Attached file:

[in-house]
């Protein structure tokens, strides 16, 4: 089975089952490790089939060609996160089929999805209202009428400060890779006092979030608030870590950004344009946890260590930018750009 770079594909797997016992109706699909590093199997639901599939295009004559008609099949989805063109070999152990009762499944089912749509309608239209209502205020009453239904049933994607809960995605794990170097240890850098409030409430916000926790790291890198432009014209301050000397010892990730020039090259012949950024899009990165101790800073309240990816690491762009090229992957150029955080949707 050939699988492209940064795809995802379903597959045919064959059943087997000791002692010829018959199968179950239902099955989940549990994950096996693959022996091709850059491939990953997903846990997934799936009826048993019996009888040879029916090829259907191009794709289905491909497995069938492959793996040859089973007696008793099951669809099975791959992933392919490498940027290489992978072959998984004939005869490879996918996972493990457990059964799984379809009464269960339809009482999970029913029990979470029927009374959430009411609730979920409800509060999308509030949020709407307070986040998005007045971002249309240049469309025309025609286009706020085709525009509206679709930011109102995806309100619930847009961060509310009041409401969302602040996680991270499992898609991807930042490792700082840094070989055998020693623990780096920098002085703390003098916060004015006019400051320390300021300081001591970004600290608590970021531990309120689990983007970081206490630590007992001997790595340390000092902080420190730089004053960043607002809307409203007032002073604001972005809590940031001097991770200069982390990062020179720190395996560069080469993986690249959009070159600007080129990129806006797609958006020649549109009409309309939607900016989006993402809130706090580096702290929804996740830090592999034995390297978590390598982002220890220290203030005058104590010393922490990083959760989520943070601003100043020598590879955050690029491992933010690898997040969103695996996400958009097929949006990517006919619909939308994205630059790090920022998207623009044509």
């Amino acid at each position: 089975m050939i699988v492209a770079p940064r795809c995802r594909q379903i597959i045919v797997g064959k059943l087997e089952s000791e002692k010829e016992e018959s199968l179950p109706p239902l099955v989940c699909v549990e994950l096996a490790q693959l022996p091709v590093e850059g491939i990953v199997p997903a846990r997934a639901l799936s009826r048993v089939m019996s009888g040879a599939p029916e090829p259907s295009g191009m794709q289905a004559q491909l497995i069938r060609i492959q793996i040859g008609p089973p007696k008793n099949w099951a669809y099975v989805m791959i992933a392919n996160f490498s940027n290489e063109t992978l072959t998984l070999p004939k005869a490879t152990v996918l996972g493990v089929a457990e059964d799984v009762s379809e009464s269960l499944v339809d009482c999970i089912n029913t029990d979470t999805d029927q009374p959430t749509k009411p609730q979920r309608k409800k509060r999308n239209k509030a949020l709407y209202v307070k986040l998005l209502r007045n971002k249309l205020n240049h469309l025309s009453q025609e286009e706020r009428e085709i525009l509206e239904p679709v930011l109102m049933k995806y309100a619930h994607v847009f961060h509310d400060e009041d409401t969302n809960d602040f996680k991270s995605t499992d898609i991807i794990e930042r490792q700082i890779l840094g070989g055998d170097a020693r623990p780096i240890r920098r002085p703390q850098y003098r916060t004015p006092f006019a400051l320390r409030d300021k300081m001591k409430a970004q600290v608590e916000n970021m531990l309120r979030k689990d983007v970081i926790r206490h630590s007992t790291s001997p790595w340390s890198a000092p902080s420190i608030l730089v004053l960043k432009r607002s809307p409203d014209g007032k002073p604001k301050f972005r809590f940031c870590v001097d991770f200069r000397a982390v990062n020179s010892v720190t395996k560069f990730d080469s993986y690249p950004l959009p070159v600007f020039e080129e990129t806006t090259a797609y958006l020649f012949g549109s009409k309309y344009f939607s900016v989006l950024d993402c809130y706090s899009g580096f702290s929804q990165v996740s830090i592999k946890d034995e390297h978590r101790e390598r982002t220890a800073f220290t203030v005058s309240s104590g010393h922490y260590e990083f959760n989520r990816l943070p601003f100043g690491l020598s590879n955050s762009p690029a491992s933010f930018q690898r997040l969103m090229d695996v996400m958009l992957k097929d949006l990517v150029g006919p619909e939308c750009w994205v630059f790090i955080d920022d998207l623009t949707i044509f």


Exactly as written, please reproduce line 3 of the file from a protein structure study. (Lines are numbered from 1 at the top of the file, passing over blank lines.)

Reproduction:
């Amino acid at each position: 089975m050939i699988v492209a770079p940064r795809c995802r594909q379903i597959i045919v797997g064959k059943l087997e089952s000791e002692k010829e016992e018959s199968l179950p109706p239902l099955v989940c699909v549990e994950l096996a490790q693959l022996p091709v590093e850059g491939i990953v199997p997903a846990r997934a639901l799936s009826r048993v089939m019996s009888g040879a599939p029916e090829p259907s295009g191009m794709q289905a004559q491909l497995i069938r060609i492959q793996i040859g008609p089973p007696k008793n099949w099951a669809y099975v989805m791959i992933a392919n996160f490498s940027n290489e063109t992978l072959t998984l070999p004939k005869a490879t152990v996918l996972g493990v089929a457990e059964d799984v009762s379809e009464s269960l499944v339809d009482c999970i089912n029913t029990d979470t999805d029927q009374p959430t749509k009411p609730q979920r309608k409800k509060r999308n239209k509030a949020l709407y209202v307070k986040l998005l209502r007045n971002k249309l205020n240049h469309l025309s009453q025609e286009e706020r009428e085709i525009l509206e239904p679709v930011l109102m049933k995806y309100a619930h994607v847009f961060h509310d400060e009041d409401t969302n809960d602040f996680k991270s995605t499992d898609i991807i794990e930042r490792q700082i890779l840094g070989g055998d170097a020693r623990p780096i240890r920098r002085p703390q850098y003098r916060t004015p006092f006019a400051l320390r409030d300021k300081m001591k409430a970004q600290v608590e916000n970021m531990l309120r979030k689990d983007v970081i926790r206490h630590s007992t790291s001997p790595w340390s890198a000092p902080s420190i608030l730089v004053l960043k432009r607002s809307p409203d014209g007032k002073p604001k301050f972005r809590f940031c870590v001097d991770f200069r000397a982390v990062n020179s010892v720190t395996k560069f990730d080469s993986y690249p950004l959009p070159v600007f020039e080129e990129t806006t090259a797609y958006l020649f012949g549109s009409k309309y344009f939607s900016v989006l950024d993402c809130y706090s899009g580096f702290s929804q990165v996740s830090i592999k946890d034995e390297h978590r101790e390598r982002t220890a800073f220290t203030v005058s309240s104590g010393h922490y260590e990083f959760n989520r990816l943070p601003f100043g690491l020598s590879n955050s762009p690029a491992s933010f930018q690898r997040l969103m090229d695996v996400m958009l992957k097929d949006l990517v150029g006919p619909e939308c750009w994205v630059f790090i955080d920022d998207l623009t949707i044509f």